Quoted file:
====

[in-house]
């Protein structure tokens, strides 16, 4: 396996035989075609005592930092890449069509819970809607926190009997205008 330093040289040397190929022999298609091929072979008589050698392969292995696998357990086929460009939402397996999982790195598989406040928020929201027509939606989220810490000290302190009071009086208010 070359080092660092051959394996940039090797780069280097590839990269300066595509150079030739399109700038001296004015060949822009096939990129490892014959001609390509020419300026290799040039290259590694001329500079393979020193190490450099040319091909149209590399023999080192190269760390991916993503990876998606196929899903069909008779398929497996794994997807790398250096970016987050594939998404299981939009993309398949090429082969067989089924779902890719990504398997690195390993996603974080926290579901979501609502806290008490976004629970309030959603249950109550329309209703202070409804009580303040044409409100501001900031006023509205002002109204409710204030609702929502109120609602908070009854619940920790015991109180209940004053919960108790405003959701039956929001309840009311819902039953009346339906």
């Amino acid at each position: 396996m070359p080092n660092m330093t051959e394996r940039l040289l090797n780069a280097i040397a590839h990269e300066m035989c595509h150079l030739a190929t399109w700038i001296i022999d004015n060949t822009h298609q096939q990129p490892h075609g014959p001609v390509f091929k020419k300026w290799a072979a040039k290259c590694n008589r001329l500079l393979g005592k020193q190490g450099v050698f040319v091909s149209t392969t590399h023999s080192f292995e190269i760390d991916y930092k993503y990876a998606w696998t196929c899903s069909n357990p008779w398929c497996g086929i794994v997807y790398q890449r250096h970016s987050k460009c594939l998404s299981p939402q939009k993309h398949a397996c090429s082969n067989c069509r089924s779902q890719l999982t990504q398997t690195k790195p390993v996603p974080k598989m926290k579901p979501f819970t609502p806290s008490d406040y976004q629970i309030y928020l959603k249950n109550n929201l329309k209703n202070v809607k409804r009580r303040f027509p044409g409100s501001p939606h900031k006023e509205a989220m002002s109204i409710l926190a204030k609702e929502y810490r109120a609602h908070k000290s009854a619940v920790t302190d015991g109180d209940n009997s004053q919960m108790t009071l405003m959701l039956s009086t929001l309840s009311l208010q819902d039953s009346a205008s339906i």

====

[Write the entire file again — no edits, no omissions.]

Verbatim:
[in-house]
């Protein structure tokens, strides 16, 4: 396996035989075609005592930092890449069509819970809607926190009997205008 330093040289040397190929022999298609091929072979008589050698392969292995696998357990086929460009939402397996999982790195598989406040928020929201027509939606989220810490000290302190009071009086208010 070359080092660092051959394996940039090797780069280097590839990269300066595509150079030739399109700038001296004015060949822009096939990129490892014959001609390509020419300026290799040039290259590694001329500079393979020193190490450099040319091909149209590399023999080192190269760390991916993503990876998606196929899903069909008779398929497996794994997807790398250096970016987050594939998404299981939009993309398949090429082969067989089924779902890719990504398997690195390993996603974080926290579901979501609502806290008490976004629970309030959603249950109550329309209703202070409804009580303040044409409100501001900031006023509205002002109204409710204030609702929502109120609602908070009854619940920790015991109180209940004053919960108790405003959701039956929001309840009311819902039953009346339906």
């Amino acid at each position: 396996m070359p080092n660092m330093t051959e394996r940039l040289l090797n780069a280097i040397a590839h990269e300066m035989c595509h150079l030739a190929t399109w700038i001296i022999d004015n060949t822009h298609q096939q990129p490892h075609g014959p001609v390509f091929k020419k300026w290799a072979a040039k290259c590694n008589r001329l500079l393979g005592k020193q190490g450099v050698f040319v091909s149209t392969t590399h023999s080192f292995e190269i760390d991916y930092k993503y990876a998606w696998t196929c899903s069909n357990p008779w398929c497996g086929i794994v997807y790398q890449r250096h970016s987050k460009c594939l998404s299981p939402q939009k993309h398949a397996c090429s082969n067989c069509r089924s779902q890719l999982t990504q398997t690195k790195p390993v996603p974080k598989m926290k579901p979501f819970t609502p806290s008490d406040y976004q629970i309030y928020l959603k249950n109550n929201l329309k209703n202070v809607k409804r009580r303040f027509p044409g409100s501001p939606h900031k006023e509205a989220m002002s109204i409710l926190a204030k609702e929502y810490r109120a609602h908070k000290s009854a619940v920790t302190d015991g109180d209940n009997s004053q919960m108790t009071l405003m959701l039956s009086t929001l309840s009311l208010q819902d039953s009346a205008s339906i």